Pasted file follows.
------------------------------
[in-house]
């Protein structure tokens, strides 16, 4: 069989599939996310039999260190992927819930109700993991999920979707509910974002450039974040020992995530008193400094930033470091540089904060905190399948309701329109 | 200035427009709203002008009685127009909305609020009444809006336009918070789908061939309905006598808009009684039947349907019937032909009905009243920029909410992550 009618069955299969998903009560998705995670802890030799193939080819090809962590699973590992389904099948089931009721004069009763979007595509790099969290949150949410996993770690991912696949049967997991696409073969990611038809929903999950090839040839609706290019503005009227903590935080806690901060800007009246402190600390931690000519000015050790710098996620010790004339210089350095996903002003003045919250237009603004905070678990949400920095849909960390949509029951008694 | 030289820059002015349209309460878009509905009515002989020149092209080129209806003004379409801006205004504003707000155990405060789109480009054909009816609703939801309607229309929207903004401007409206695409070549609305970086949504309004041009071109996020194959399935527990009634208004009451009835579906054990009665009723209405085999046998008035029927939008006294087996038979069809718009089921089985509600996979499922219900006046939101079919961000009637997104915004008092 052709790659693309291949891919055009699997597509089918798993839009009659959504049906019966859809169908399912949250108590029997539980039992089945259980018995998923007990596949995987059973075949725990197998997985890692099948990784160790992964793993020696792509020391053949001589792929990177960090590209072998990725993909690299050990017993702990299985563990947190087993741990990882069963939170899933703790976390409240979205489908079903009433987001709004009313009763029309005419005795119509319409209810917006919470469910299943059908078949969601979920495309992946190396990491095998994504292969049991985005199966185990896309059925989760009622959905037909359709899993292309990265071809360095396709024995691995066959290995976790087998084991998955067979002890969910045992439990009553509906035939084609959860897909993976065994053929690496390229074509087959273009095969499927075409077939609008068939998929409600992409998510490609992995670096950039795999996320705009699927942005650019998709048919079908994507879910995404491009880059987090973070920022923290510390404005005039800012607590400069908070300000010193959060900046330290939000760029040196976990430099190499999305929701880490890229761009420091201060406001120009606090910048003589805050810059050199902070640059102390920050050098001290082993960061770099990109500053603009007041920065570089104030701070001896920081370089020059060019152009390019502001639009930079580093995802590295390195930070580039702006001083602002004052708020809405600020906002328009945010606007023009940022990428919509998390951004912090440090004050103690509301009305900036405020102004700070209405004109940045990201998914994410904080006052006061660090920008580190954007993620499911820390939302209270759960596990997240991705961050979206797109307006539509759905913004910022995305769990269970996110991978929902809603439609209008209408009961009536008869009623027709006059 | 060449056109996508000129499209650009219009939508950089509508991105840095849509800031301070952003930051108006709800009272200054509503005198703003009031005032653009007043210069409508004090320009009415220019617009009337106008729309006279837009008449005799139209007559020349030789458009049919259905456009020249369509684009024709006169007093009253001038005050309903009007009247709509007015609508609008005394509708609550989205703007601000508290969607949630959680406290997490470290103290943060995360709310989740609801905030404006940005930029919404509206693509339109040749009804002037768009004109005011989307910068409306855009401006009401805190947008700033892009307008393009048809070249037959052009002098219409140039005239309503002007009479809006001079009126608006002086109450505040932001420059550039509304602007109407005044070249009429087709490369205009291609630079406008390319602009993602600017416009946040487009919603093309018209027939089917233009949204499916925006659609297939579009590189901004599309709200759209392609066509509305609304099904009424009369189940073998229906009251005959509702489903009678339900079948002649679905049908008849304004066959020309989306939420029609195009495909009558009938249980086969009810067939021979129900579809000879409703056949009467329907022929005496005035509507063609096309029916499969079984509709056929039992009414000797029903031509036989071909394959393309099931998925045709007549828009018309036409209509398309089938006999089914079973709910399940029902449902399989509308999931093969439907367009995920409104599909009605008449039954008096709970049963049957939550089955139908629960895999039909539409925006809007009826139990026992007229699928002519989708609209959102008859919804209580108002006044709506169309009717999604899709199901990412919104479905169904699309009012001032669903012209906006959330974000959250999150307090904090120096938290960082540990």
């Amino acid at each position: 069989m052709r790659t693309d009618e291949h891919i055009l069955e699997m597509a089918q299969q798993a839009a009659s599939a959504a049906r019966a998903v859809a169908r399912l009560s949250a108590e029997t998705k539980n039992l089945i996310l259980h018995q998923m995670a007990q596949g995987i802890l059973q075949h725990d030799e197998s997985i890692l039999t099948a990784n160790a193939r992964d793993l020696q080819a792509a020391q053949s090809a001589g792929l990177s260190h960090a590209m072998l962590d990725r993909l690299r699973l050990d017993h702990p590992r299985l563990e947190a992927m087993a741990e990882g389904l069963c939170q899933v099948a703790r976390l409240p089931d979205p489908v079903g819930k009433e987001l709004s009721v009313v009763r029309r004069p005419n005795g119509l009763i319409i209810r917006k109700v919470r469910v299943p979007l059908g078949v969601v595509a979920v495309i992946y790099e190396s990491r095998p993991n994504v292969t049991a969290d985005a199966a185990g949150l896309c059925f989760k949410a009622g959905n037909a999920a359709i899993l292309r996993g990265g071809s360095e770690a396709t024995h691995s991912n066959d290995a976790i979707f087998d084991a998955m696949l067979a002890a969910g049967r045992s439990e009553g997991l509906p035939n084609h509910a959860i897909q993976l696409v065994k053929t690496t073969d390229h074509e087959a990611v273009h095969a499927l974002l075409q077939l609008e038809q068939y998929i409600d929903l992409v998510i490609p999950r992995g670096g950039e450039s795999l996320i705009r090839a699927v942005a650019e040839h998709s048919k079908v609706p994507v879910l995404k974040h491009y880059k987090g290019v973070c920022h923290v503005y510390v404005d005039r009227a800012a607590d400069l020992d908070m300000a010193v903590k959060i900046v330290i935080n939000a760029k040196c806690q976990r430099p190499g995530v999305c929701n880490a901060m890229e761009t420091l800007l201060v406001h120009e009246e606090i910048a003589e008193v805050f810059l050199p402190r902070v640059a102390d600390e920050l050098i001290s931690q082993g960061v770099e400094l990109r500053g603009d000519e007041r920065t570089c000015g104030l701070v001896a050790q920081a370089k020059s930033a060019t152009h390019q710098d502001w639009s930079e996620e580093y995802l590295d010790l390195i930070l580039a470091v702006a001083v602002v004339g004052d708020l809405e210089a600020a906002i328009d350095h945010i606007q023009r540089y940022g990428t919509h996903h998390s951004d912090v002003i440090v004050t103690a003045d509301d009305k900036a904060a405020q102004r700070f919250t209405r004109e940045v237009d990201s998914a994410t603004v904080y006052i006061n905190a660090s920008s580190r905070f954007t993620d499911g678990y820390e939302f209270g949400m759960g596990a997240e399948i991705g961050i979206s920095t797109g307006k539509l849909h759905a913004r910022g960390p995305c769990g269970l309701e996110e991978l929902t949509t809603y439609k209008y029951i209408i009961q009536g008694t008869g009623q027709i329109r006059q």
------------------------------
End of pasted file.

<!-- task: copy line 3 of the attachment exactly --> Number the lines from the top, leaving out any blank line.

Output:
């Amino acid at each position: 069989m052709r790659t693309d009618e291949h891919i055009l069955e699997m597509a089918q299969q798993a839009a009659s599939a959504a049906r019966a998903v859809a169908r399912l009560s949250a108590e029997t998705k539980n039992l089945i996310l259980h018995q998923m995670a007990q596949g995987i802890l059973q075949h725990d030799e197998s997985i890692l039999t099948a990784n160790a193939r992964d793993l020696q080819a792509a020391q053949s090809a001589g792929l990177s260190h960090a590209m072998l962590d990725r993909l690299r699973l050990d017993h702990p590992r299985l563990e947190a992927m087993a741990e990882g389904l069963c939170q899933v099948a703790r976390l409240p089931d979205p489908v079903g819930k009433e987001l709004s009721v009313v009763r029309r004069p005419n005795g119509l009763i319409i209810r917006k109700v919470r469910v299943p979007l059908g078949v969601v595509a979920v495309i992946y790099e190396s990491r095998p993991n994504v292969t049991a969290d985005a199966a185990g949150l896309c059925f989760k949410a009622g959905n037909a999920a359709i899993l292309r996993g990265g071809s360095e770690a396709t024995h691995s991912n066959d290995a976790i979707f087998d084991a998955m696949l067979a002890a969910g049967r045992s439990e009553g997991l509906p035939n084609h509910a959860i897909q993976l696409v065994k053929t690496t073969d390229h074509e087959a990611v273009h095969a499927l974002l075409q077939l609008e038809q068939y998929i409600d929903l992409v998510i490609p999950r992995g670096g950039e450039s795999l996320i705009r090839a699927v942005a650019e040839h998709s048919k079908v609706p994507v879910l995404k974040h491009y880059k987090g290019v973070c920022h923290v503005y510390v404005d005039r009227a800012a607590d400069l020992d908070m300000a010193v903590k959060i900046v330290i935080n939000a760029k040196c806690q976990r430099p190499g995530v999305c929701n880490a901060m890229e761009t420091l800007l201060v406001h120009e009246e606090i910048a003589e008193v805050f810059l050199p402190r902070v640059a102390d600390e920050l050098i001290s931690q082993g960061v770099e400094l990109r500053g603009d000519e007041r920065t570089c000015g104030l701070v001896a050790q920081a370089k020059s930033a060019t152009h390019q710098d502001w639009s930079e996620e580093y995802l590295d010790l390195i930070l580039a470091v702006a001083v602002v004339g004052d708020l809405e210089a600020a906002i328009d350095h945010i606007q023009r540089y940022g990428t919509h996903h998390s951004d912090v002003i440090v004050t103690a003045d509301d009305k900036a904060a405020q102004r700070f919250t209405r004109e940045v237009d990201s998914a994410t603004v904080y006052i006061n905190a660090s920008s580190r905070f954007t993620d499911g678990y820390e939302f209270g949400m759960g596990a997240e399948i991705g961050i979206s920095t797109g307006k539509l849909h759905a913004r910022g960390p995305c769990g269970l309701e996110e991978l929902t949509t809603y439609k209008y029951i209408i009961q009536g008694t008869g009623q027709i329109r006059q």